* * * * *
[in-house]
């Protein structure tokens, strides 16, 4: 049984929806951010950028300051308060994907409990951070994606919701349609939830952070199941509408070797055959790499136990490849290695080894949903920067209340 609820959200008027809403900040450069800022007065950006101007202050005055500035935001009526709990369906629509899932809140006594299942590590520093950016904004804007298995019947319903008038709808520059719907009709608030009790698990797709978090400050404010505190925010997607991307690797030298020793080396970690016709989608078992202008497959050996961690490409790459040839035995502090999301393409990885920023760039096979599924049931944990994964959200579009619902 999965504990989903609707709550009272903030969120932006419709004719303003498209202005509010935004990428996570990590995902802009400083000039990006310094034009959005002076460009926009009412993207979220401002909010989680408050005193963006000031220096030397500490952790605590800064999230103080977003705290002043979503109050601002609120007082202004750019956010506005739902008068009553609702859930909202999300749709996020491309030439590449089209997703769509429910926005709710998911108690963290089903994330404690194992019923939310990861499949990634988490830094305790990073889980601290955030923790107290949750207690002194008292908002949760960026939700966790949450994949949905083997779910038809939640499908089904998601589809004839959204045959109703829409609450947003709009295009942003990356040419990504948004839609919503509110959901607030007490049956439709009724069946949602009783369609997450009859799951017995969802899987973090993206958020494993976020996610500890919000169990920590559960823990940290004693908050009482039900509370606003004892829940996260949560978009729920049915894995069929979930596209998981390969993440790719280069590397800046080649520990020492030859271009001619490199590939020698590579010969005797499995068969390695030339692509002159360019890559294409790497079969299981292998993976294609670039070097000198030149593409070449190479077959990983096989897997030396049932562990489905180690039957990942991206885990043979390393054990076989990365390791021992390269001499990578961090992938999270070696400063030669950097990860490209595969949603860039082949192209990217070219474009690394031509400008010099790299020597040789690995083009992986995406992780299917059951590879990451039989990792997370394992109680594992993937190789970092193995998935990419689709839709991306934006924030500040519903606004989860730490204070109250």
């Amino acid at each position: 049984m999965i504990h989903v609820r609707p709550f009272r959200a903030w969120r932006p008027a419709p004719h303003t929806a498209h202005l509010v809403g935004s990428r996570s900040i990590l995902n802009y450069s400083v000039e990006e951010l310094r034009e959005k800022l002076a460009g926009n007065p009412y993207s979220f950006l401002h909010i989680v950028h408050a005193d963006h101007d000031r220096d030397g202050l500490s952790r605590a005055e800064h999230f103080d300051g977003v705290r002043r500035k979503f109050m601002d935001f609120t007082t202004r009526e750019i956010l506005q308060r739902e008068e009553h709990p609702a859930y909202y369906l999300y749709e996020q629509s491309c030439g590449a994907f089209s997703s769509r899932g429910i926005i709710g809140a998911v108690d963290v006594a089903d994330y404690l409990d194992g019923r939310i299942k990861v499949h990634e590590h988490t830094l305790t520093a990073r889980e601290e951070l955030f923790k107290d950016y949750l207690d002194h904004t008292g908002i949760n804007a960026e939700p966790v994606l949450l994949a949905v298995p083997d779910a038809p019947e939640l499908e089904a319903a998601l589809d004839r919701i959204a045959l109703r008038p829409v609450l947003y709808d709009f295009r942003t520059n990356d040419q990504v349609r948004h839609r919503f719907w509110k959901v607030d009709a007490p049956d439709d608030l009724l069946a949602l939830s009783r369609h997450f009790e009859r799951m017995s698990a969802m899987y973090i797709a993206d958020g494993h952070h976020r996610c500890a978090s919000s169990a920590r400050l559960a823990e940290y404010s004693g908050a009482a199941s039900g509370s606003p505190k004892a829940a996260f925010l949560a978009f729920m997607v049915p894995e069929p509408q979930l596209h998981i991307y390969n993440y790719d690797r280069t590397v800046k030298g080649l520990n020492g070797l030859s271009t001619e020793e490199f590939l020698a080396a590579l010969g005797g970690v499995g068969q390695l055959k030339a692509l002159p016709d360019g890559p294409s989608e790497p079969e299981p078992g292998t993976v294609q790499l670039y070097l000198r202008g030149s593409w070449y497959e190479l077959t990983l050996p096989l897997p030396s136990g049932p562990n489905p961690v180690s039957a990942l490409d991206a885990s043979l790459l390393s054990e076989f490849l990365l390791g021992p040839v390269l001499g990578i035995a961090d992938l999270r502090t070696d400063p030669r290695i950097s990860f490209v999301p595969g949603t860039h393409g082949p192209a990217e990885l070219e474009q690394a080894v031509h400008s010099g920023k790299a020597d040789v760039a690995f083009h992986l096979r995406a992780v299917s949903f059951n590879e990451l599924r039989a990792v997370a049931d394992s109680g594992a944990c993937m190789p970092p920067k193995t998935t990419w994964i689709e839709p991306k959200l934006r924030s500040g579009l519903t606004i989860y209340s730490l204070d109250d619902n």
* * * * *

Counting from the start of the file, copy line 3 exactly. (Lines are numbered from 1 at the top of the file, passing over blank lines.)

């Amino acid at each position: 049984m999965i504990h989903v609820r609707p709550f009272r959200a903030w969120r932006p008027a419709p004719h303003t929806a498209h202005l509010v809403g935004s990428r996570s900040i990590l995902n802009y450069s400083v000039e990006e951010l310094r034009e959005k800022l002076a460009g926009n007065p009412y993207s979220f950006l401002h909010i989680v950028h408050a005193d963006h101007d000031r220096d030397g202050l500490s952790r605590a005055e800064h999230f103080d300051g977003v705290r002043r500035k979503f109050m601002d935001f609120t007082t202004r009526e750019i956010l506005q308060r739902e008068e009553h709990p609702a859930y909202y369906l999300y749709e996020q629509s491309c030439g590449a994907f089209s997703s769509r899932g429910i926005i709710g809140a998911v108690d963290v006594a089903d994330y404690l409990d194992g019923r939310i299942k990861v499949h990634e590590h988490t830094l305790t520093a990073r889980e601290e951070l955030f923790k107290d950016y949750l207690d002194h904004t008292g908002i949760n804007a960026e939700p966790v994606l949450l994949a949905v298995p083997d779910a038809p019947e939640l499908e089904a319903a998601l589809d004839r919701i959204a045959l109703r008038p829409v609450l947003y709808d709009f295009r942003t520059n990356d040419q990504v349609r948004h839609r919503f719907w509110k959901v607030d009709a007490p049956d439709d608030l009724l069946a949602l939830s009783r369609h997450f009790e009859r799951m017995s698990a969802m899987y973090i797709a993206d958020g494993h952070h976020r996610c500890a978090s919000s169990a920590r400050l559960a823990e940290y404010s004693g908050a009482a199941s039900g509370s606003p505190k004892a829940a996260f925010l949560a978009f729920m997607v049915p894995e069929p509408q979930l596209h998981i991307y390969n993440y790719d690797r280069t590397v800046k030298g080649l520990n020492g070797l030859s271009t001619e020793e490199f590939l020698a080396a590579l010969g005797g970690v499995g068969q390695l055959k030339a692509l002159p016709d360019g890559p294409s989608e790497p079969e299981p078992g292998t993976v294609q790499l670039y070097l000198r202008g030149s593409w070449y497959e190479l077959t990983l050996p096989l897997p030396s136990g049932p562990n489905p961690v180690s039957a990942l490409d991206a885990s043979l790459l390393s054990e076989f490849l990365l390791g021992p040839v390269l001499g990578i035995a961090d992938l999270r502090t070696d400063p030669r290695i950097s990860f490209v999301p595969g949603t860039h393409g082949p192209a990217e990885l070219e474009q690394a080894v031509h400008s010099g920023k790299a020597d040789v760039a690995f083009h992986l096979r995406a992780v299917s949903f059951n590879e990451l599924r039989a990792v997370a049931d394992s109680g594992a944990c993937m190789p970092p920067k193995t998935t990419w994964i689709e839709p991306k959200l934006r924030s500040g579009l519903t606004i989860y209340s730490l204070d109250d619902n």